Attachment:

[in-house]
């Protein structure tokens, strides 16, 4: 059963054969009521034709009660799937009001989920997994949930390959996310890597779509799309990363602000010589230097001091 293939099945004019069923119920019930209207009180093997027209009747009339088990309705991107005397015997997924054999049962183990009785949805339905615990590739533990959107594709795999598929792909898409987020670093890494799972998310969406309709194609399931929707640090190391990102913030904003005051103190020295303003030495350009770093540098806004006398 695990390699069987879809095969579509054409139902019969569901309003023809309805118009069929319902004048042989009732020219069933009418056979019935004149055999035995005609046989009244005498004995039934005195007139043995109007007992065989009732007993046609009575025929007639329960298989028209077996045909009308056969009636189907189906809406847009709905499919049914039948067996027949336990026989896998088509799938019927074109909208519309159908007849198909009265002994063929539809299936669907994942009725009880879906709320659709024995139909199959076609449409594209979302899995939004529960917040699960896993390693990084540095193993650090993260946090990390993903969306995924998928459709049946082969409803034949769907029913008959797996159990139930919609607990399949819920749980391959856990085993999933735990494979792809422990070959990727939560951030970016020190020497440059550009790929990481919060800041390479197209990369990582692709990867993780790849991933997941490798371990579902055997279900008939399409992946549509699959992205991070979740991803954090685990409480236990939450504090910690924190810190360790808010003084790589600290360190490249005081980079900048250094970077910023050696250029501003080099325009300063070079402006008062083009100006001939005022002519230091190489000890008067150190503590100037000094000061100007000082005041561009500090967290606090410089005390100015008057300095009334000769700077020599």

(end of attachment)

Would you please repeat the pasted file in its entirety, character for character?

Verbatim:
[in-house]
């Protein structure tokens, strides 16, 4: 059963054969009521034709009660799937009001989920997994949930390959996310890597779509799309990363602000010589230097001091 293939099945004019069923119920019930209207009180093997027209009747009339088990309705991107005397015997997924054999049962183990009785949805339905615990590739533990959107594709795999598929792909898409987020670093890494799972998310969406309709194609399931929707640090190391990102913030904003005051103190020295303003030495350009770093540098806004006398 695990390699069987879809095969579509054409139902019969569901309003023809309805118009069929319902004048042989009732020219069933009418056979019935004149055999035995005609046989009244005498004995039934005195007139043995109007007992065989009732007993046609009575025929007639329960298989028209077996045909009308056969009636189907189906809406847009709905499919049914039948067996027949336990026989896998088509799938019927074109909208519309159908007849198909009265002994063929539809299936669907994942009725009880879906709320659709024995139909199959076609449409594209979302899995939004529960917040699960896993390693990084540095193993650090993260946090990390993903969306995924998928459709049946082969409803034949769907029913008959797996159990139930919609607990399949819920749980391959856990085993999933735990494979792809422990070959990727939560951030970016020190020497440059550009790929990481919060800041390479197209990369990582692709990867993780790849991933997941490798371990579902055997279900008939399409992946549509699959992205991070979740991803954090685990409480236990939450504090910690924190810190360790808010003084790589600290360190490249005081980079900048250094970077910023050696250029501003080099325009300063070079402006008062083009100006001939005022002519230091190489000890008067150190503590100037000094000061100007000082005041561009500090967290606090410089005390100015008057300095009334000769700077020599």